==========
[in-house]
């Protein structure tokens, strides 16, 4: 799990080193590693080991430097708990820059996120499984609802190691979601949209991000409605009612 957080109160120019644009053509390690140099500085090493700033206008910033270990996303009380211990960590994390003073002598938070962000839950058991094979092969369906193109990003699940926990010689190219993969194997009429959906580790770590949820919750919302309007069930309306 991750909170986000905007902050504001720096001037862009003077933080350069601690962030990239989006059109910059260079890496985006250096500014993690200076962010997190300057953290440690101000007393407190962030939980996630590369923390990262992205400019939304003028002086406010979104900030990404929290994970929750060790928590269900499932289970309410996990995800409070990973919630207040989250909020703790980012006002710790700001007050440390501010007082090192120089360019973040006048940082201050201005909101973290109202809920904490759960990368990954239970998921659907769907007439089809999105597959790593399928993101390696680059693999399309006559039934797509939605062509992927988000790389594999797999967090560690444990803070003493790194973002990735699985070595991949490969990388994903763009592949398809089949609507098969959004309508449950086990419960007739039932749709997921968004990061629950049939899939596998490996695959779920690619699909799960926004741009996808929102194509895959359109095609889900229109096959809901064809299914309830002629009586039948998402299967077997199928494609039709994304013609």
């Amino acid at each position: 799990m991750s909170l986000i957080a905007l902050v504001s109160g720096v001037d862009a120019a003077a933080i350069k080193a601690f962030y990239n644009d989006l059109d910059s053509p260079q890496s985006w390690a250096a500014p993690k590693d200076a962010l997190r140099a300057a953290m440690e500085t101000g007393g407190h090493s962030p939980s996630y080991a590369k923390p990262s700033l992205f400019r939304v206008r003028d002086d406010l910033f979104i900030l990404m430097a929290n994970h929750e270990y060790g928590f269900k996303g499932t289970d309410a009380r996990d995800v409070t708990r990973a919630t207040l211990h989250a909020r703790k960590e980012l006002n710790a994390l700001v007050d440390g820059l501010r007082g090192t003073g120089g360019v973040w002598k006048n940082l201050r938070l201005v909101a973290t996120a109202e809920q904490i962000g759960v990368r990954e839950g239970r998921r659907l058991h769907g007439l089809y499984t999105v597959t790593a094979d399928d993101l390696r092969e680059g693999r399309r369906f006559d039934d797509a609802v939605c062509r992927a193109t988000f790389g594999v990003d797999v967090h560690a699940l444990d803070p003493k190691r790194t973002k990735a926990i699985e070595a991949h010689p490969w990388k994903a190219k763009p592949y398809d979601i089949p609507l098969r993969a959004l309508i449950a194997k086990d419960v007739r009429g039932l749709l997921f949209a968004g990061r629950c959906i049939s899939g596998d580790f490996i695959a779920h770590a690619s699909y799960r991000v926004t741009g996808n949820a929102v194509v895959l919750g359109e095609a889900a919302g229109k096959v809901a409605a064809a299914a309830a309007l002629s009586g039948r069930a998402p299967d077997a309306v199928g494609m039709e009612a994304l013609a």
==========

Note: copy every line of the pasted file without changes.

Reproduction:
[in-house]
């Protein structure tokens, strides 16, 4: 799990080193590693080991430097708990820059996120499984609802190691979601949209991000409605009612 957080109160120019644009053509390690140099500085090493700033206008910033270990996303009380211990960590994390003073002598938070962000839950058991094979092969369906193109990003699940926990010689190219993969194997009429959906580790770590949820919750919302309007069930309306 991750909170986000905007902050504001720096001037862009003077933080350069601690962030990239989006059109910059260079890496985006250096500014993690200076962010997190300057953290440690101000007393407190962030939980996630590369923390990262992205400019939304003028002086406010979104900030990404929290994970929750060790928590269900499932289970309410996990995800409070990973919630207040989250909020703790980012006002710790700001007050440390501010007082090192120089360019973040006048940082201050201005909101973290109202809920904490759960990368990954239970998921659907769907007439089809999105597959790593399928993101390696680059693999399309006559039934797509939605062509992927988000790389594999797999967090560690444990803070003493790194973002990735699985070595991949490969990388994903763009592949398809089949609507098969959004309508449950086990419960007739039932749709997921968004990061629950049939899939596998490996695959779920690619699909799960926004741009996808929102194509895959359109095609889900229109096959809901064809299914309830002629009586039948998402299967077997199928494609039709994304013609």
């Amino acid at each position: 799990m991750s909170l986000i957080a905007l902050v504001s109160g720096v001037d862009a120019a003077a933080i350069k080193a601690f962030y990239n644009d989006l059109d910059s053509p260079q890496s985006w390690a250096a500014p993690k590693d200076a962010l997190r140099a300057a953290m440690e500085t101000g007393g407190h090493s962030p939980s996630y080991a590369k923390p990262s700033l992205f400019r939304v206008r003028d002086d406010l910033f979104i900030l990404m430097a929290n994970h929750e270990y060790g928590f269900k996303g499932t289970d309410a009380r996990d995800v409070t708990r990973a919630t207040l211990h989250a909020r703790k960590e980012l006002n710790a994390l700001v007050d440390g820059l501010r007082g090192t003073g120089g360019v973040w002598k006048n940082l201050r938070l201005v909101a973290t996120a109202e809920q904490i962000g759960v990368r990954e839950g239970r998921r659907l058991h769907g007439l089809y499984t999105v597959t790593a094979d399928d993101l390696r092969e680059g693999r399309r369906f006559d039934d797509a609802v939605c062509r992927a193109t988000f790389g594999v990003d797999v967090h560690a699940l444990d803070p003493k190691r790194t973002k990735a926990i699985e070595a991949h010689p490969w990388k994903a190219k763009p592949y398809d979601i089949p609507l098969r993969a959004l309508i449950a194997k086990d419960v007739r009429g039932l749709l997921f949209a968004g990061r629950c959906i049939s899939g596998d580790f490996i695959a779920h770590a690619s699909y799960r991000v926004t741009g996808n949820a929102v194509v895959l919750g359109e095609a889900a919302g229109k096959v809901a409605a064809a299914a309830a309007l002629s009586g039948r069930a998402p299967d077997a309306v199928g494609m039709e009612a994304l013609a």